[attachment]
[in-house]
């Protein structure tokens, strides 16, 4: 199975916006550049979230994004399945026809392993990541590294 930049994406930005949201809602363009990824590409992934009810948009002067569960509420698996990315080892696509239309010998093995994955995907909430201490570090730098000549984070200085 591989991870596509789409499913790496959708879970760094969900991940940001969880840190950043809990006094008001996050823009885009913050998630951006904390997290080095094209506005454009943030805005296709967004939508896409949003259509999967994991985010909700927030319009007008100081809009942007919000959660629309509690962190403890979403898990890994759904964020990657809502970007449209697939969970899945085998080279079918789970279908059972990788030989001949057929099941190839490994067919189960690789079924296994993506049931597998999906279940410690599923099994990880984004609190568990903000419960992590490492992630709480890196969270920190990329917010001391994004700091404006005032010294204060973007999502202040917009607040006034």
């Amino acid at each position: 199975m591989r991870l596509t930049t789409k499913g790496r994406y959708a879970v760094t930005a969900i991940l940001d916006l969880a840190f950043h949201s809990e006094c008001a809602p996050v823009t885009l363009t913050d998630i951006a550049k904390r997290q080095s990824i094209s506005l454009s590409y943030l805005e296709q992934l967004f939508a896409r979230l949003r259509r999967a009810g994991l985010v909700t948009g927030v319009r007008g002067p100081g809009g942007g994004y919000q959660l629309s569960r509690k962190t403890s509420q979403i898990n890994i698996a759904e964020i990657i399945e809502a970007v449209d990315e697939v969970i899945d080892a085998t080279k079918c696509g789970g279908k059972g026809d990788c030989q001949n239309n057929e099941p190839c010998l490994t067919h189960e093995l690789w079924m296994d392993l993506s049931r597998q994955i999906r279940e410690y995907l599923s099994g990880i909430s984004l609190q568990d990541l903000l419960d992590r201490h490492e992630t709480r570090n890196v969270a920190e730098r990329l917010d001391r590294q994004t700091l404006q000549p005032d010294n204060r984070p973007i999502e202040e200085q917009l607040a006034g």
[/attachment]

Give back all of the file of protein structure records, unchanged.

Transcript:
[in-house]
């Protein structure tokens, strides 16, 4: 199975916006550049979230994004399945026809392993990541590294 930049994406930005949201809602363009990824590409992934009810948009002067569960509420698996990315080892696509239309010998093995994955995907909430201490570090730098000549984070200085 591989991870596509789409499913790496959708879970760094969900991940940001969880840190950043809990006094008001996050823009885009913050998630951006904390997290080095094209506005454009943030805005296709967004939508896409949003259509999967994991985010909700927030319009007008100081809009942007919000959660629309509690962190403890979403898990890994759904964020990657809502970007449209697939969970899945085998080279079918789970279908059972990788030989001949057929099941190839490994067919189960690789079924296994993506049931597998999906279940410690599923099994990880984004609190568990903000419960992590490492992630709480890196969270920190990329917010001391994004700091404006005032010294204060973007999502202040917009607040006034």
């Amino acid at each position: 199975m591989r991870l596509t930049t789409k499913g790496r994406y959708a879970v760094t930005a969900i991940l940001d916006l969880a840190f950043h949201s809990e006094c008001a809602p996050v823009t885009l363009t913050d998630i951006a550049k904390r997290q080095s990824i094209s506005l454009s590409y943030l805005e296709q992934l967004f939508a896409r979230l949003r259509r999967a009810g994991l985010v909700t948009g927030v319009r007008g002067p100081g809009g942007g994004y919000q959660l629309s569960r509690k962190t403890s509420q979403i898990n890994i698996a759904e964020i990657i399945e809502a970007v449209d990315e697939v969970i899945d080892a085998t080279k079918c696509g789970g279908k059972g026809d990788c030989q001949n239309n057929e099941p190839c010998l490994t067919h189960e093995l690789w079924m296994d392993l993506s049931r597998q994955i999906r279940e410690y995907l599923s099994g990880i909430s984004l609190q568990d990541l903000l419960d992590r201490h490492e992630t709480r570090n890196v969270a920190e730098r990329l917010d001391r590294q994004t700091l404006q000549p005032d010294n204060r984070p973007i999502e202040e200085q917009l607040a006034g």